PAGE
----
Research Article | Open Access

Lu-Han Ma, Yong-Bo Zhong, Gong-Dong Wang, Nan Li, "Kinematic Analysis of the Robot Having Closed Chain Mechanisms Based on an Improved Modeling Method and Lie Group Theory", *Mathematical Problems in Engineering*, vol. 2020, Article ID 9356147, 16 pages, 2020. https://doi.org/10.1155/2020/9356147

# Kinematic Analysis of the Robot Having Closed Chain Mechanisms Based on an Improved Modeling Method and Lie Group Theory

**Academic Editor:**Alessandro Naddeo

#### Abstract

The robot kinematic model is the basis of motion control, calibration, error analysis, etc. Considering these factors, the kinematic model needs to meet the requirements of completeness, model continuity, and minimality. DH model as the most widely used method to build robot kinematic model still has problems in completeness, model continuity, and calculation, especially for robots with complex mechanisms such as closed chain mechanism and branch mechanism. In this paper, an improved kinematic modeling method is proposed based on the cooperation of the DH model and the Hayati and Mirmirani model and considering the Lie group concept. The improved model is complete and continuous, and when combining with Lie group to calculate, it avoids numbers of trigonometric functions and antitrigonometric functions in the process so as to optimize the algorithm. With this method, the kinematic model of the closed chain cascade manipulator developed in our laboratory is established, and a working process of it is numerically calculated. The results of the numerical calculation are basically consistent with those of virtual prototype simulation, which means the established kinematic model is correct and the numerical calculation method can solve the problem correctly. The kinematic model and the results of the kinematic analysis provide a theoretical basis for the subsequent motion control, calibration, and error analysis of the robot.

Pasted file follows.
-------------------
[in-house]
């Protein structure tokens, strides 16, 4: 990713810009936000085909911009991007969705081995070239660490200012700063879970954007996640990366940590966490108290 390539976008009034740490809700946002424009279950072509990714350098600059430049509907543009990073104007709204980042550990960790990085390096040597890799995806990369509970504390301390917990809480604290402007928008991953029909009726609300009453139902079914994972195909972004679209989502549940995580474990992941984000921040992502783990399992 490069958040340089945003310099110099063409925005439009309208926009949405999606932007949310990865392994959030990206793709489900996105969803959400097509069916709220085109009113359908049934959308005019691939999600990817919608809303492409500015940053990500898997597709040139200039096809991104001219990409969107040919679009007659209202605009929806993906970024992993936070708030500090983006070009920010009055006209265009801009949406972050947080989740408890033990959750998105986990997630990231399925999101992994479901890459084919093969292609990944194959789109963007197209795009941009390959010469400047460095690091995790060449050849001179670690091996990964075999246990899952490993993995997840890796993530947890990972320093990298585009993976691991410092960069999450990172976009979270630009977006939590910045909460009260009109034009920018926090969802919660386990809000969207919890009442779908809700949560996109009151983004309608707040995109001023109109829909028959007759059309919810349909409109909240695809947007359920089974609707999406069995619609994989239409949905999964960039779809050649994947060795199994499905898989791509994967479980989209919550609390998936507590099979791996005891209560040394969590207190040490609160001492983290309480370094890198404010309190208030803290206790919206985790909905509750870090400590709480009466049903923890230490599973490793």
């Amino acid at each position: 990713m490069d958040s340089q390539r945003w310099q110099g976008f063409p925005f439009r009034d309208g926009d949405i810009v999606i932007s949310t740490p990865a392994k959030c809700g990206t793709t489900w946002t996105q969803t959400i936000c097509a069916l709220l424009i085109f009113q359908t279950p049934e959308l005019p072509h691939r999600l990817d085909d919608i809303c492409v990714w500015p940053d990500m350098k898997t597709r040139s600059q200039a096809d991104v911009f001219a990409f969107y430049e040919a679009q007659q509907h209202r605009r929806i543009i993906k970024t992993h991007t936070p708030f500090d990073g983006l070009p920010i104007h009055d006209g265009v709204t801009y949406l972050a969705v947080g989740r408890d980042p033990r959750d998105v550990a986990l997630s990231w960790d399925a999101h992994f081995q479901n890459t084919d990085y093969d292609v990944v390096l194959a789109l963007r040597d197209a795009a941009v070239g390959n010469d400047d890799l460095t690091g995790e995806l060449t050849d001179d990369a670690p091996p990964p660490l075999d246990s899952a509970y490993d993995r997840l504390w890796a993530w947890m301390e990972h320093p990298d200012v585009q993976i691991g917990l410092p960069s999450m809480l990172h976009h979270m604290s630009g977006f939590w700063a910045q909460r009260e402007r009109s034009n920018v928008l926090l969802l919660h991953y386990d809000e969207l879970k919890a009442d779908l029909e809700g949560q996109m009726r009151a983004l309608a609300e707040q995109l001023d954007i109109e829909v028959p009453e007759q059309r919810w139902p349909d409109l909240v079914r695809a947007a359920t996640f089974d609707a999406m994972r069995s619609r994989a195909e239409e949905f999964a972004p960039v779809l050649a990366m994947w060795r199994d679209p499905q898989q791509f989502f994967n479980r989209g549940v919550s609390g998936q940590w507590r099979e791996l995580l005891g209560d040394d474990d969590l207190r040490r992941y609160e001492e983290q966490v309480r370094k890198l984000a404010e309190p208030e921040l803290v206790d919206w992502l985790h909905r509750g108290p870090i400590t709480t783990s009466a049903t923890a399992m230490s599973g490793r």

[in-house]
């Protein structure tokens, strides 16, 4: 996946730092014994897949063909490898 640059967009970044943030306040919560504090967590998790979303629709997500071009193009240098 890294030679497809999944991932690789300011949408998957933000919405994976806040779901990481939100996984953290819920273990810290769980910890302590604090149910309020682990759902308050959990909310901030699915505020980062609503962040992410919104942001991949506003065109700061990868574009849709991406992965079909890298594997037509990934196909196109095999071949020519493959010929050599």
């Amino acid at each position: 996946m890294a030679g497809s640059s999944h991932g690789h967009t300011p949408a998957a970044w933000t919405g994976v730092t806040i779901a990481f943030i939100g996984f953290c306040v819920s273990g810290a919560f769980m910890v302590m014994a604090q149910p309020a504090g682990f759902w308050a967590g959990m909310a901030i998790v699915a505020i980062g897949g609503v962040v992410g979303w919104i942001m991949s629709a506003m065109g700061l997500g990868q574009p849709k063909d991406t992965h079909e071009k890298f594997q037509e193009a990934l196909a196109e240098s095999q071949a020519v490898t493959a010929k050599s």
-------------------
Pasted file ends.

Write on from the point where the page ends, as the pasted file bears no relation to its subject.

#### 1. Introduction

Industrial robots are usually composed of the base, the end-effector, and several links connected by joints. The pose of the end-effector of the robot is determined by the angle or displacement of each joint. Robot kinematic model is to establish the relationship between the pose of the end-effector and the angles or displacements of joints which includes the position and velocity equations. The kinematic model is an important factor affecting the accuracy of robot motion, and it is also the basis of the follow-up calibration, error analysis, robot control [1–3], path planning [4], dynamic analysis, etc.

In practical application, due to manufacturing error, assembly error, and other factors, there is often a gap between the actual kinematic parameters of the robot and the design kinematic parameters. So, in many cases, it is necessary to conduct calibration and error analysis on the robot’s kinematic parameters. Considering these factors, a qualified kinematic model is required to meet the requirements of completeness, model continuity, and minimality [5]. Completeness refers to that the kinematic model can adjust the joint variables to make the actuator reach the required position and orientation for any inertial coordinate system and any zero position of any position and orientation. Model continuity refers to the continuous change of model parameters caused by the continuous change of any joint, and there is no singular point in the model. Minimality means that the kinematic model contains only a minimal number of parameters.

There are many methods to build a robot kinematic model such as vector method, quaternion method, exponential function method, homogeneous matrix method, and so on. Among them, the vector method is the most basic, but the modeling process is tedious and not general which is often used for simple or basic mechanism modeling. The quaternion method uses redundant four parameters to represent the attitude which can describe the attitude changing process with continuous parameters, reduce the number of equations for each target position, and overcome the singularity problem. However, due to its abstraction and other factors, it has not been widely used. The exponential function method is based on the screw theory. In the process of modeling, only the coordinate systems on the base and the target object need to be established, and the description of the component pose is relatively simple. It has become an effective alternative to the traditional vector method and the DH method. But it cannot be directly used when modeling the mobile base robot [6, 7]. Currently, the most widely used method for establishing robot kinematic model is the DH method based on the homogeneous transformation matrix. This method is to establish coordinate systems at the moving or rotating joints of the robot and then carry out corresponding coordinate transformations to obtain the joint transformation parameter table. Each transformation matrix is composed of four joint transformation parameters.